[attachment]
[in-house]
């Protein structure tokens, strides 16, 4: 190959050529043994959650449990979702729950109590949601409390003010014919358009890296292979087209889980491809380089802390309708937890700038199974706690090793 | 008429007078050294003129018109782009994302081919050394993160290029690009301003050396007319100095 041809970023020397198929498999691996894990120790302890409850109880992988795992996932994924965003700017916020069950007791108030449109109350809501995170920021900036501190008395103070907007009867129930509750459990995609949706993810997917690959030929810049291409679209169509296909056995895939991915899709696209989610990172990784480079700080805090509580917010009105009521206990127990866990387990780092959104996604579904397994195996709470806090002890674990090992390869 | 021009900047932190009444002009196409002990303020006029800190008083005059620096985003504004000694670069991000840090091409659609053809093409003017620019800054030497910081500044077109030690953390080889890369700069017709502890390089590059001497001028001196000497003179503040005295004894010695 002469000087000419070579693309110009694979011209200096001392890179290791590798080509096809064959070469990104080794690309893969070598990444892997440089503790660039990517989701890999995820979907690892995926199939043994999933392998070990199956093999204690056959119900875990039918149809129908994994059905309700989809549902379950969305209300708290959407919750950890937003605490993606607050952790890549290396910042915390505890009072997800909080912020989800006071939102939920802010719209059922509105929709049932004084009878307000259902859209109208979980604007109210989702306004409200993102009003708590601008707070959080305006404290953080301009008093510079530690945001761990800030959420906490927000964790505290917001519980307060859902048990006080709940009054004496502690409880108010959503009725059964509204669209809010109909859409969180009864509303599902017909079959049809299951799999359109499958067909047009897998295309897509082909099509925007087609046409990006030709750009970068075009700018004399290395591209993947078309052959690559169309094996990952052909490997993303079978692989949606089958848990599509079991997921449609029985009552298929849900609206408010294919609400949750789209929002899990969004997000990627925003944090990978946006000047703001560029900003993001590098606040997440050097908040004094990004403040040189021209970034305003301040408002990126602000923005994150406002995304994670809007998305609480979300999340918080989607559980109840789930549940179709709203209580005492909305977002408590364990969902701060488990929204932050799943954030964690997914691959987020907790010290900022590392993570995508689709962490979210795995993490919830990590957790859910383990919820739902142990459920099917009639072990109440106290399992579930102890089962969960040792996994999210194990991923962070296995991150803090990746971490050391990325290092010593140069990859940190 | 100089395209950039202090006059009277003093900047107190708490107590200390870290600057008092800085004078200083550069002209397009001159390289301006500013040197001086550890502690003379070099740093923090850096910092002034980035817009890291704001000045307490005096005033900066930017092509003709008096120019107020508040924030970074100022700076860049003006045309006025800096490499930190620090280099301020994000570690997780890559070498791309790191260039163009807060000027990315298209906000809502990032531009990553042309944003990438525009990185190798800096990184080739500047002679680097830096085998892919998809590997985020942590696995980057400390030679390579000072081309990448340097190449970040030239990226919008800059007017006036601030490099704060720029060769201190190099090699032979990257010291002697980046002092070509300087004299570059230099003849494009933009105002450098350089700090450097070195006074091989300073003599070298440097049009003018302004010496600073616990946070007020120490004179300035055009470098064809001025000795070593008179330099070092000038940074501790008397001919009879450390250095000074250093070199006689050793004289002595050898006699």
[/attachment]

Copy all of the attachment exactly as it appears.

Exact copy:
[in-house]
């Protein structure tokens, strides 16, 4: 190959050529043994959650449990979702729950109590949601409390003010014919358009890296292979087209889980491809380089802390309708937890700038199974706690090793 | 008429007078050294003129018109782009994302081919050394993160290029690009301003050396007319100095 041809970023020397198929498999691996894990120790302890409850109880992988795992996932994924965003700017916020069950007791108030449109109350809501995170920021900036501190008395103070907007009867129930509750459990995609949706993810997917690959030929810049291409679209169509296909056995895939991915899709696209989610990172990784480079700080805090509580917010009105009521206990127990866990387990780092959104996604579904397994195996709470806090002890674990090992390869 | 021009900047932190009444002009196409002990303020006029800190008083005059620096985003504004000694670069991000840090091409659609053809093409003017620019800054030497910081500044077109030690953390080889890369700069017709502890390089590059001497001028001196000497003179503040005295004894010695 002469000087000419070579693309110009694979011209200096001392890179290791590798080509096809064959070469990104080794690309893969070598990444892997440089503790660039990517989701890999995820979907690892995926199939043994999933392998070990199956093999204690056959119900875990039918149809129908994994059905309700989809549902379950969305209300708290959407919750950890937003605490993606607050952790890549290396910042915390505890009072997800909080912020989800006071939102939920802010719209059922509105929709049932004084009878307000259902859209109208979980604007109210989702306004409200993102009003708590601008707070959080305006404290953080301009008093510079530690945001761990800030959420906490927000964790505290917001519980307060859902048990006080709940009054004496502690409880108010959503009725059964509204669209809010109909859409969180009864509303599902017909079959049809299951799999359109499958067909047009897998295309897509082909099509925007087609046409990006030709750009970068075009700018004399290395591209993947078309052959690559169309094996990952052909490997993303079978692989949606089958848990599509079991997921449609029985009552298929849900609206408010294919609400949750789209929002899990969004997000990627925003944090990978946006000047703001560029900003993001590098606040997440050097908040004094990004403040040189021209970034305003301040408002990126602000923005994150406002995304994670809007998305609480979300999340918080989607559980109840789930549940179709709203209580005492909305977002408590364990969902701060488990929204932050799943954030964690997914691959987020907790010290900022590392993570995508689709962490979210795995993490919830990590957790859910383990919820739902142990459920099917009639072990109440106290399992579930102890089962969960040792996994999210194990991923962070296995991150803090990746971490050391990325290092010593140069990859940190 | 100089395209950039202090006059009277003093900047107190708490107590200390870290600057008092800085004078200083550069002209397009001159390289301006500013040197001086550890502690003379070099740093923090850096910092002034980035817009890291704001000045307490005096005033900066930017092509003709008096120019107020508040924030970074100022700076860049003006045309006025800096490499930190620090280099301020994000570690997780890559070498791309790191260039163009807060000027990315298209906000809502990032531009990553042309944003990438525009990185190798800096990184080739500047002679680097830096085998892919998809590997985020942590696995980057400390030679390579000072081309990448340097190449970040030239990226919008800059007017006036601030490099704060720029060769201190190099090699032979990257010291002697980046002092070509300087004299570059230099003849494009933009105002450098350089700090450097070195006074091989300073003599070298440097049009003018302004010496600073616990946070007020120490004179300035055009470098064809001025000795070593008179330099070092000038940074501790008397001919009879450390250095000074250093070199006689050793004289002595050898006699």